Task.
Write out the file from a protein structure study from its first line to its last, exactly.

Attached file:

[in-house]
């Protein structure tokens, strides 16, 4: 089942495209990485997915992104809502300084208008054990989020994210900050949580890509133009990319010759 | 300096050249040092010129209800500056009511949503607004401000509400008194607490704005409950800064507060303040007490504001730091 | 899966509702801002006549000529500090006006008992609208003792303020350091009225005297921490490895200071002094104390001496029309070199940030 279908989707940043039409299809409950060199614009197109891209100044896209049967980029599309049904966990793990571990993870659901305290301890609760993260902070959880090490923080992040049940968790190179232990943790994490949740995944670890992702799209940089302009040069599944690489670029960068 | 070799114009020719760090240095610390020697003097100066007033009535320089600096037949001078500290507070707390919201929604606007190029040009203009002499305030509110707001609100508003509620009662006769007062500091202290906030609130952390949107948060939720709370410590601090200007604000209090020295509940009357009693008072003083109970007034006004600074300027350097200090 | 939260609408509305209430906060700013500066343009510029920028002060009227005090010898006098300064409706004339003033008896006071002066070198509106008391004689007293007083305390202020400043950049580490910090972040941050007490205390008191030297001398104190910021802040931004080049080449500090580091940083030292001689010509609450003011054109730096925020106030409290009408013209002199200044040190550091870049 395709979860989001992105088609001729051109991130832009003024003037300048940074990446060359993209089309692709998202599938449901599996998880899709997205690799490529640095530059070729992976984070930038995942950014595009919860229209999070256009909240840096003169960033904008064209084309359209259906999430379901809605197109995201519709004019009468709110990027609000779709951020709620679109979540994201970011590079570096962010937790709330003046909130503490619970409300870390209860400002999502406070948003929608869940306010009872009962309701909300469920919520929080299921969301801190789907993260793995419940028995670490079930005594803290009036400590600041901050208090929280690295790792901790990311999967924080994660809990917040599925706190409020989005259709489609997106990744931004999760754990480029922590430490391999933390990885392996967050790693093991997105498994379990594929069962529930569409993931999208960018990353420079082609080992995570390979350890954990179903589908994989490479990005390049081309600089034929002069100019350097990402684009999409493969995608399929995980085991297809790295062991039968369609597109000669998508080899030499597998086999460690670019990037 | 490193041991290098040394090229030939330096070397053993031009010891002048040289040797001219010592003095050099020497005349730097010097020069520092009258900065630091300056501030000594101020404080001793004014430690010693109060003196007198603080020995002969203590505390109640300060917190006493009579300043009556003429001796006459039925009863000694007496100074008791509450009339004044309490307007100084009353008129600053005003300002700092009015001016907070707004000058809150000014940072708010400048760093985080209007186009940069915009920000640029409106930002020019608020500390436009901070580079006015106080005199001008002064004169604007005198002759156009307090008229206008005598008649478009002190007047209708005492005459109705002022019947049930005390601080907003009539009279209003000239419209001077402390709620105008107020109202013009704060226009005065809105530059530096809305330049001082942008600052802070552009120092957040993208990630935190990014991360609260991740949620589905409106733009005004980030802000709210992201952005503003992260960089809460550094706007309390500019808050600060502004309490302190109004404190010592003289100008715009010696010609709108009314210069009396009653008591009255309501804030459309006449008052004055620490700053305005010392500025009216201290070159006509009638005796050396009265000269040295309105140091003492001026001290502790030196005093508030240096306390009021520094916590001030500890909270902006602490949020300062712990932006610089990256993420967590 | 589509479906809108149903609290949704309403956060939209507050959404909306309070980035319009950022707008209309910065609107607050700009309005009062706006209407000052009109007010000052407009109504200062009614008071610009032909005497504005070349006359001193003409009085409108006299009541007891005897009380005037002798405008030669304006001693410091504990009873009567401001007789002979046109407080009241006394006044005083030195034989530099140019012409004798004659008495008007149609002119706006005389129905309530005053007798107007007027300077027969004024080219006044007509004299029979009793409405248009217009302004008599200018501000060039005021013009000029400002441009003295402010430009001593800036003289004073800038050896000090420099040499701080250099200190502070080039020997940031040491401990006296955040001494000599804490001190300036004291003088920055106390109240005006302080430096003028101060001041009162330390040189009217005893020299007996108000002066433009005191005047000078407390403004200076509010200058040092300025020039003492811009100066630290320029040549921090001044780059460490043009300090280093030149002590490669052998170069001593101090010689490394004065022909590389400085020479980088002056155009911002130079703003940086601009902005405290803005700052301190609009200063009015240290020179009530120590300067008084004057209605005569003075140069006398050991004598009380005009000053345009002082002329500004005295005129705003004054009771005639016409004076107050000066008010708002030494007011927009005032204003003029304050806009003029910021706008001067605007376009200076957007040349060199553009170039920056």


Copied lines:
[in-house]
């Protein structure tokens, strides 16, 4: 089942495209990485997915992104809502300084208008054990989020994210900050949580890509133009990319010759 | 300096050249040092010129209800500056009511949503607004401000509400008194607490704005409950800064507060303040007490504001730091 | 899966509702801002006549000529500090006006008992609208003792303020350091009225005297921490490895200071002094104390001496029309070199940030 279908989707940043039409299809409950060199614009197109891209100044896209049967980029599309049904966990793990571990993870659901305290301890609760993260902070959880090490923080992040049940968790190179232990943790994490949740995944670890992702799209940089302009040069599944690489670029960068 | 070799114009020719760090240095610390020697003097100066007033009535320089600096037949001078500290507070707390919201929604606007190029040009203009002499305030509110707001609100508003509620009662006769007062500091202290906030609130952390949107948060939720709370410590601090200007604000209090020295509940009357009693008072003083109970007034006004600074300027350097200090 | 939260609408509305209430906060700013500066343009510029920028002060009227005090010898006098300064409706004339003033008896006071002066070198509106008391004689007293007083305390202020400043950049580490910090972040941050007490205390008191030297001398104190910021802040931004080049080449500090580091940083030292001689010509609450003011054109730096925020106030409290009408013209002199200044040190550091870049 395709979860989001992105088609001729051109991130832009003024003037300048940074990446060359993209089309692709998202599938449901599996998880899709997205690799490529640095530059070729992976984070930038995942950014595009919860229209999070256009909240840096003169960033904008064209084309359209259906999430379901809605197109995201519709004019009468709110990027609000779709951020709620679109979540994201970011590079570096962010937790709330003046909130503490619970409300870390209860400002999502406070948003929608869940306010009872009962309701909300469920919520929080299921969301801190789907993260793995419940028995670490079930005594803290009036400590600041901050208090929280690295790792901790990311999967924080994660809990917040599925706190409020989005259709489609997106990744931004999760754990480029922590430490391999933390990885392996967050790693093991997105498994379990594929069962529930569409993931999208960018990353420079082609080992995570390979350890954990179903589908994989490479990005390049081309600089034929002069100019350097990402684009999409493969995608399929995980085991297809790295062991039968369609597109000669998508080899030499597998086999460690670019990037 | 490193041991290098040394090229030939330096070397053993031009010891002048040289040797001219010592003095050099020497005349730097010097020069520092009258900065630091300056501030000594101020404080001793004014430690010693109060003196007198603080020995002969203590505390109640300060917190006493009579300043009556003429001796006459039925009863000694007496100074008791509450009339004044309490307007100084009353008129600053005003300002700092009015001016907070707004000058809150000014940072708010400048760093985080209007186009940069915009920000640029409106930002020019608020500390436009901070580079006015106080005199001008002064004169604007005198002759156009307090008229206008005598008649478009002190007047209708005492005459109705002022019947049930005390601080907003009539009279209003000239419209001077402390709620105008107020109202013009704060226009005065809105530059530096809305330049001082942008600052802070552009120092957040993208990630935190990014991360609260991740949620589905409106733009005004980030802000709210992201952005503003992260960089809460550094706007309390500019808050600060502004309490302190109004404190010592003289100008715009010696010609709108009314210069009396009653008591009255309501804030459309006449008052004055620490700053305005010392500025009216201290070159006509009638005796050396009265000269040295309105140091003492001026001290502790030196005093508030240096306390009021520094916590001030500890909270902006602490949020300062712990932006610089990256993420967590 | 589509479906809108149903609290949704309403956060939209507050959404909306309070980035319009950022707008209309910065609107607050700009309005009062706006209407000052009109007010000052407009109504200062009614008071610009032909005497504005070349006359001193003409009085409108006299009541007891005897009380005037002798405008030669304006001693410091504990009873009567401001007789002979046109407080009241006394006044005083030195034989530099140019012409004798004659008495008007149609002119706006005389129905309530005053007798107007007027300077027969004024080219006044007509004299029979009793409405248009217009302004008599200018501000060039005021013009000029400002441009003295402010430009001593800036003289004073800038050896000090420099040499701080250099200190502070080039020997940031040491401990006296955040001494000599804490001190300036004291003088920055106390109240005006302080430096003028101060001041009162330390040189009217005893020299007996108000002066433009005191005047000078407390403004200076509010200058040092300025020039003492811009100066630290320029040549921090001044780059460490043009300090280093030149002590490669052998170069001593101090010689490394004065022909590389400085020479980088002056155009911002130079703003940086601009902005405290803005700052301190609009200063009015240290020179009530120590300067008084004057209605005569003075140069006398050991004598009380005009000053345009002082002329500004005295005129705003004054009771005639016409004076107050000066008010708002030494007011927009005032204003003029304050806009003029910021706008001067605007376009200076957007040349060199553009170039920056």